As we write (mid-May), we are reaching the peak moments when the Texas Legislature makes its final decisions for 2021-2022, barring any special sessions called by the Governor. Numerous bills that affect climate have been proposed.
House Bill 2221 would create a Texas Transportation Electrification Council, which would develop a plan to create public charging infrastructure in Texas for electric vehicles based on a $100 registration fee for electric vehicles. We could have charging stations across the state! This bill was approved by the House Committee on State Affairs, but needs to be passed by the House and Senate.
One bill that may pass is Senate Bill 1838 (SB 1838), authored by our own Senator Sarah Eckhart. This bill would grant a 99 year lease on certain state property and easements to the Cap Metro Transportation Authority, enabling CMTA to advance its plans for public transport more cost efficiently. Arguably a small but practical bill, this was up for vote in the Senate. This is important because most bills never get out of committee. To become law, it would need to be passed by the Senate and then the House.
Several broader bills are still in committee. Senate Bill 243, also by Senator Eckhardt, was considered in public hearing by the Business and Commerce Committee on April 20. It would require electric utilities in Texas to meet energy savings goals. Starting at ¼ % in 2022 and rising to 1%/year by 2025, these would ensure that low-hanging fruit in the energy saving efficiency area is picked statewide. By itself, it could supply a surprisingly large portion (almost a third) of the state power sector’s share of global emissions goals by 2050.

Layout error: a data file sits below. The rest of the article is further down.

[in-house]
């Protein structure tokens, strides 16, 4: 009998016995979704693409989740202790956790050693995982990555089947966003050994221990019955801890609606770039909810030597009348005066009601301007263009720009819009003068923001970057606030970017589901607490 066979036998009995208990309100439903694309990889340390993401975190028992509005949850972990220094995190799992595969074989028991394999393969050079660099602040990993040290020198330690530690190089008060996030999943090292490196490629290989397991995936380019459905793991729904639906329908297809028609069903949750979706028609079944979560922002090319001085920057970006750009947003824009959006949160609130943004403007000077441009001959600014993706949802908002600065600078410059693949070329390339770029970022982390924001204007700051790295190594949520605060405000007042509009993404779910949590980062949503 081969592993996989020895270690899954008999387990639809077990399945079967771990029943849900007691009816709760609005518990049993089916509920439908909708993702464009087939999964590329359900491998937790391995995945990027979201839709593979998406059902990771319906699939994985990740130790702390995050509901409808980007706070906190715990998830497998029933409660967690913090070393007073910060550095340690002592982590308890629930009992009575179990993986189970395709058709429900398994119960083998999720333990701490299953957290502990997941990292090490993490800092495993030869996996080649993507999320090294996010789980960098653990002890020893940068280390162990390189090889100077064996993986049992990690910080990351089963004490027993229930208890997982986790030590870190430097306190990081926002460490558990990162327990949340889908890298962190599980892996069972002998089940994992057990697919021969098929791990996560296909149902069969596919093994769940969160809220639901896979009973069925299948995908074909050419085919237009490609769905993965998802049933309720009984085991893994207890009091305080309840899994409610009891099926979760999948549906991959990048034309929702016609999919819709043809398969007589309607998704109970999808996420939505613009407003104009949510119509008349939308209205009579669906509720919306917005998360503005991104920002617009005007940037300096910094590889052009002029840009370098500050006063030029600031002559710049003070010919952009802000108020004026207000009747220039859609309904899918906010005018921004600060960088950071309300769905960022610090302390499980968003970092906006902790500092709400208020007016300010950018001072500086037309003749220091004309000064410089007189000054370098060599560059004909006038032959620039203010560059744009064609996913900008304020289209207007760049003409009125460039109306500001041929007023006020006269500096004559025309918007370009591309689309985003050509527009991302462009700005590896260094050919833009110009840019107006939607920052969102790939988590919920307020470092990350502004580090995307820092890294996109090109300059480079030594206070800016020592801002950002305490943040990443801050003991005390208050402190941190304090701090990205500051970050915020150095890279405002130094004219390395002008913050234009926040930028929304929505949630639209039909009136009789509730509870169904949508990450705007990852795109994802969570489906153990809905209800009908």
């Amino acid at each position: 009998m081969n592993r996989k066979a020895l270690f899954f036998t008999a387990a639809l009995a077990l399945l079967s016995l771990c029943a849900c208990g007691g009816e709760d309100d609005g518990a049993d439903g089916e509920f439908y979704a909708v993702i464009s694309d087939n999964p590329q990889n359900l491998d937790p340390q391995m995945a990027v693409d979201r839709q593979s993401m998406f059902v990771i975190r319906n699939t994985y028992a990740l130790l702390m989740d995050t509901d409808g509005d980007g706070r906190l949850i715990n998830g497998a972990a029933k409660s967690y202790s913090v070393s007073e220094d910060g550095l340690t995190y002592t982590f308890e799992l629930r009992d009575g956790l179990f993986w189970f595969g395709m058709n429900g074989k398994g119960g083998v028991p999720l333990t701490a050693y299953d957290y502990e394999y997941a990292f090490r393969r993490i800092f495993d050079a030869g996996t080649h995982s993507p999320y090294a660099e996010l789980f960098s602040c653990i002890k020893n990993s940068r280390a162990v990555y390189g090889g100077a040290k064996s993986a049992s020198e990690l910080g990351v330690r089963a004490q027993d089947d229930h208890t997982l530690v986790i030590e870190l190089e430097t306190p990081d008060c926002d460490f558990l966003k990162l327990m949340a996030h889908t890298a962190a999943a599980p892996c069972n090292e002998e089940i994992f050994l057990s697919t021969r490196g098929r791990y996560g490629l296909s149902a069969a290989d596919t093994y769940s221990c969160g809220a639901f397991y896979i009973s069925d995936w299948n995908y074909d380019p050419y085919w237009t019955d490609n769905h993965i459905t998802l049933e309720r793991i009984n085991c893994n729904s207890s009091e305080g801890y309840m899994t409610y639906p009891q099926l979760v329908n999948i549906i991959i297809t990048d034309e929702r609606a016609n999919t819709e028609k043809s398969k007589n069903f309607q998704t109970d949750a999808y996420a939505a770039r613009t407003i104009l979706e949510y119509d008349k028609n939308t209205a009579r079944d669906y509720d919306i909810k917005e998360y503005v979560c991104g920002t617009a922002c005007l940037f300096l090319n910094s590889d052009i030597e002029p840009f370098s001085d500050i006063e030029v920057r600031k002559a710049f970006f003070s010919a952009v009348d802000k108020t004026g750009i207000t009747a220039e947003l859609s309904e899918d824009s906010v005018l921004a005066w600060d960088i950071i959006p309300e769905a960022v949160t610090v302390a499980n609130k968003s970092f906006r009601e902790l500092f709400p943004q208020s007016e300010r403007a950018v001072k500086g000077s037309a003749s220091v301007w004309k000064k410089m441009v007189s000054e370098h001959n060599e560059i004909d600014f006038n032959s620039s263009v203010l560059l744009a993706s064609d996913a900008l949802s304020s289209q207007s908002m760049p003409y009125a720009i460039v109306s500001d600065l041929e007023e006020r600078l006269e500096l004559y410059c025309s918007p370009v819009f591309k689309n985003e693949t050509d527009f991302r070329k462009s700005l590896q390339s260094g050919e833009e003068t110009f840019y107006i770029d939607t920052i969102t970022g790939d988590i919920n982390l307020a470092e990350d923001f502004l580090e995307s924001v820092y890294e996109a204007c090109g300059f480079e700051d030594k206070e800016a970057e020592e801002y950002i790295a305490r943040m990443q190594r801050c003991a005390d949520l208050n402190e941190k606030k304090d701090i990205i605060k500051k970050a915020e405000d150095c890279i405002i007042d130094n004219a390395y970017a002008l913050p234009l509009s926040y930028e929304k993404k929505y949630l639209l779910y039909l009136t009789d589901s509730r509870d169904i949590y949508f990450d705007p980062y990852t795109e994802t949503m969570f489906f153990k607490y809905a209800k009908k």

Another potentially consequential Eckhardt bill, SB 306, would require numerous state agencies to include climate change in their strategic plans, meaning that each agency listed would have to specify how they will manage projected changes in weather, water availability and temperature from climate change. Had the Public Utility Commission, one of the listed agencies, previously been under such a requirement, perhaps they could have prevented this winter’s power outages. The bill is in the Senate’s Natural Resources and Economic Development Committee.
Perhaps the most ambitious bill, SB 304 (yes, another Eckhardt product), would require energy producers in Texas reach net zero carbon emissions by 2035 with intermediate benchmarks in 2025 and 2030. Currently in the Business and Commerce Committee, this bill would create a carbon credits trading system so companies that can’t get all the way to zero can pay for improvements in other companies to balance out.
Additional bills are discussed below. Progress of the bills can be viewed capitol.texas.gov.
Many bills are proposed in the Legislature each year but not passed. Still, being proposed represents a step toward future passage, because the idea got on some legislators’ radar screens and took shape as a real bill. Even the small fraction of bills that get passed is so numerous that we couldn’t list all the ones related to climate in our printed article (WPNA’s Window on Windsor newsletter). Here are the examples that caught our attention.